After former Wake Forest standout Chris King was drafted in 1992, the NBA sent him – and others – to the Caribbean to play some pickup basketball and participate in some clinics. When King returned home, he told his college coach, Dave Odom, about an impressive prospect he saw in the Virgin Islands.

That player, of course, was Tim Duncan, who retired Monday after 19 NBA seasons. Only King didn’t get his name or telephone number.

“He didn’t know anything,” Odom said on CBS Sports Radio’s The DA Show. “Fortunately I had on my staff a guy who had some experience in the Caribbean. His name was Larry Davis. I put him on the case and 24 hours later, we had Tim’s name and his telephone number.”

The rest is history. Duncan played four years at Wake Forest, leading the Demon Deacons to two Sweet 16s and an Elite Eight.

“When there’s a dearth of big men, like there was at that time, you can’t leave any diamond uncovered,” Odom said. “As it turned out, we brought in three 6-10 kids that year. That was a great, great haul for us and took us to great heights in the ACC.”

The crazy thing? Odom didn’t even have to fight for Duncan. There was no recruiting war over him whatsoever.

“It never happened,” Odom said. “Never happened. He visited us. Georgetown visited him. That, for whatever reason, went nowhere. Providence was interested in him, Hartford was interested in him and Delaware State was interested in him. He only visited my place, and Rick Barnes was at Providence. If you can believe this – and I’ve kidded Rick about this every time I see him – he invited Tim to come visit Providence in January. It’s freaking freezing in January in Providence. Are you kidding me? (Tim) thinks snow is a fairy tale, and Rick brings him up there in January? You know we’re getting that kid.”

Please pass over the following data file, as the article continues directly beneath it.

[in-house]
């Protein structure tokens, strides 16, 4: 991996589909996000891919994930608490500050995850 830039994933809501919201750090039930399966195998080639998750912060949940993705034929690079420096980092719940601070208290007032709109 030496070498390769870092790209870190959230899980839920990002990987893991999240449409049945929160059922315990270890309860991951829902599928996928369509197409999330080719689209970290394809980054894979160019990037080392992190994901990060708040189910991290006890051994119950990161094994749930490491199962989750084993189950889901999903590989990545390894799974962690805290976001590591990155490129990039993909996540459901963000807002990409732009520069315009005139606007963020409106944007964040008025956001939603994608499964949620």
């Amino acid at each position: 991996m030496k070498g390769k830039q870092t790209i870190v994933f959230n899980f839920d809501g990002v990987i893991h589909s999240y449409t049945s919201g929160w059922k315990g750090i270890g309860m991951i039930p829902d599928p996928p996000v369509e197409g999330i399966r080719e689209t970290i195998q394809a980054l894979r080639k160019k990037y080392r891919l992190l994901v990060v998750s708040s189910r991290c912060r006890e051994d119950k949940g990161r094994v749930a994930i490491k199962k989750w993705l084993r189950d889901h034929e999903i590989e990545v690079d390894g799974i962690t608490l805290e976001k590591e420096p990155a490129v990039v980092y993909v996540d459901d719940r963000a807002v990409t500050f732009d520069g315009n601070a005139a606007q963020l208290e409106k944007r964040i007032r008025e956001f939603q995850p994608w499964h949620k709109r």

It’s hard to imagine Duncan going largely unnoticed in today’s social-media era, but Odom still doesn’t think there would be many schools fighting for him.

“The average person living in the U.S. Virgin Islands today, there’s no way they go uncovered,” said Odom, the Tournament Chairman of the Maui Jim Maui Invitational. “However, Tim Duncan is still Tim Duncan. It’s not like he set out to be uncovered. It’s not like he sent out a bunch of videos, saying, ‘Hey, look at me. I’m a great prospect.’ It’s not like he sent out letters to coaches, saying, ‘Hey, come down here and I’ll work out for you.’ He might still have gone the same recruiting route, just because it’s his personality. He’s not going to drum up a lot of hoopla. He’s just going to do it his way – Tim Duncan’s way.”


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